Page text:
Many people think these problems could be solved if only "government were run like a business." And so they advocate jacking up postal charges until the Post Office is "run at a profit." ... Government need not cut costs; it can either cut its service or simply raise prices. Government service is always a monopoly or semi-monopoly. Sometimes, as in the case of the Post Office, it is a compulsory monopoly—all competition is outlawed. If not outlawed, private competition is strangled by taxes to cover the operating deficits and raise capital for tax-exempt government operation.
The Great Lie of Modern Unions, by Wendy McElroy, 31 Oct 2013
Details the history of labor organizing, from the Knights of Labor in 1869 to the 1935 Wagner Act
These unions were handed the legal privilege of certification. That is, the union received government authorization as the sole representative of labor within a certain industry or business ... The monopoly union then prevented other labor groups and individuals from negotiating their own contracts ... The monopoly union also acted as an enforcement arm, which ensured that its members complied with contracts. The union prevented the wildcat strikes which were a significant problem; it punished unsanctioned boycotts, work slowdowns and the other labor tactics that had proven so effective in the past.
Related Topics: Labor, Unemployment, World War I
How Much Do You Know About Liberty? (a quiz), The Freeman, Jun 1996
A 20-question quiz (with answers) on various topics related to liberty in the history of the United States
7. What was the primary reason for the Sherman Antitrust Act? ... Contemporary and near-contemporary accounts suggest [it] was passed to provide political cover for the McKinley Tariff, enacted at nearly same time. Back then, many observers commented on the hypocrisy. For example, ... "We provide for high duties upon foreign imports for the protection of home industries ... In this way our politicians prove to the great combinations who furnish campaign disbursements ... their fidelity to monopolistic interests, while, by the penal statute, they assure the people that they are against trusts."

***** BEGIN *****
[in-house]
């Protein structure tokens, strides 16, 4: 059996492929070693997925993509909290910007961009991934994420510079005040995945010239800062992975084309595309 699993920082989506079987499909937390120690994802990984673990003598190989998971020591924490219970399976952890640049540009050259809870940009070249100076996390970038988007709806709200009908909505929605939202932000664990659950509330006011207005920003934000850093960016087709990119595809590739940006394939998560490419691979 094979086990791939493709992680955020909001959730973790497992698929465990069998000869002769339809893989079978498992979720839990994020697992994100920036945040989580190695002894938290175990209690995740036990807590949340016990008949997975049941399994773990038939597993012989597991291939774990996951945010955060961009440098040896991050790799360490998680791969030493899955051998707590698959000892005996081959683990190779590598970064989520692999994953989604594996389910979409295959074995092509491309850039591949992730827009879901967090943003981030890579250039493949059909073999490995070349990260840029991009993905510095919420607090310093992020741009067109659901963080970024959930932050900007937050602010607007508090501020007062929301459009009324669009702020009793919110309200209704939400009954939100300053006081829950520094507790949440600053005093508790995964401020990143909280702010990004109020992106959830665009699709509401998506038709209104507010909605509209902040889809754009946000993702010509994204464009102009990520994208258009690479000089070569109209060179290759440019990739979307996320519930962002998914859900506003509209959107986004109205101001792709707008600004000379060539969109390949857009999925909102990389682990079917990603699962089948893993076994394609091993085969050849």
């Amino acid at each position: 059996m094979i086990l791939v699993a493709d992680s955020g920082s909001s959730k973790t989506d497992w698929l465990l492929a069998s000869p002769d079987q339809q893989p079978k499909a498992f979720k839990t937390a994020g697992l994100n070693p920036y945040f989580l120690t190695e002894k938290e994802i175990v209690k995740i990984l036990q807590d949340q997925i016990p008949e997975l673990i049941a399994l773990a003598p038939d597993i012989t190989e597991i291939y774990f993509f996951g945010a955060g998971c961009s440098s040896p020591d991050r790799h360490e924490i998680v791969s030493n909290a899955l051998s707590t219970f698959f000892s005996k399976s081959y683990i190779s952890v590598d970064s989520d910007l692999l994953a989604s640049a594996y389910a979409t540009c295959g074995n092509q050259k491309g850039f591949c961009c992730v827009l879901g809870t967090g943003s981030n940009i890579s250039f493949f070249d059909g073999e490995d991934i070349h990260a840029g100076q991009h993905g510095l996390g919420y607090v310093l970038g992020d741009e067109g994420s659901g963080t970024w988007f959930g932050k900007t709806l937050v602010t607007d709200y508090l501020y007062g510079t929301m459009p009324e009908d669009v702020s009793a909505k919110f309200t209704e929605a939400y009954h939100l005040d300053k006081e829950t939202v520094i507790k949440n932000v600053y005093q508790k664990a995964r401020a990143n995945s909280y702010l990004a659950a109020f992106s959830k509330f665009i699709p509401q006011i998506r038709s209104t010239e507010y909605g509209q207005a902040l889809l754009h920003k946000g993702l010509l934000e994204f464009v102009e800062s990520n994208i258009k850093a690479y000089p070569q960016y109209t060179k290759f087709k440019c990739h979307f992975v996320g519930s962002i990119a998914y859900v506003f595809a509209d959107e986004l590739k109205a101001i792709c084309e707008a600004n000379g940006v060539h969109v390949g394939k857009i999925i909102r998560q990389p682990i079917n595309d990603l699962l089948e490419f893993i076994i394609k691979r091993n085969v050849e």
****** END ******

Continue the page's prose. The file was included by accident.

Libertarian Anarchism: Responses to Ten Objections, by Roderick T. Long, 6 Aug 2004
Transcript of informal talk given at the 2004 Mises University. First makes the case for anarchism and then responds to objections others have raised against it
What's wrong with a shoe monopoly? Suppose that I and my gang are the only ones that are legally allowed to manufacture and sell shoes ... [F]irst of all, there are incentive problems. If I'm the only person who has the right to make and sell shoes, you're probably not going to get the shoes from me very cheaply ... [T]here's also abuse-of-power issues. But, it's just not the incentive problem ... [E]ven if I'm doing my best, the quantity I make, the quality I make may not be best suited to satisfy people's preferences, and I have a hard time finding these things out.
The life and times of Murray N. Rothbard, by Jim Powell
Full title: The life and times of Murray N. Rothbard, who showed why private individuals can do just about everything that needs to be done
Lengthy biographical essay
Free markets were widely believed to degenerate into monopolies as big companies got bigger and forced little guys out of business. Rothbard countered that competition is far more pervasive than is commonly realized ... He insisted that the only meaningful definition of a monopoly is the traditional one, "a grant of special privilege by the State, reserving a certain area of production to one particular individual or group." He meant government barriers to entry, such as laws giving an electrical utility a monopoly or laws limiting the number of taxicabs in a city.
Lysander Spooner, Part 1, by Wendy McElroy, Freedom Daily, Oct 2005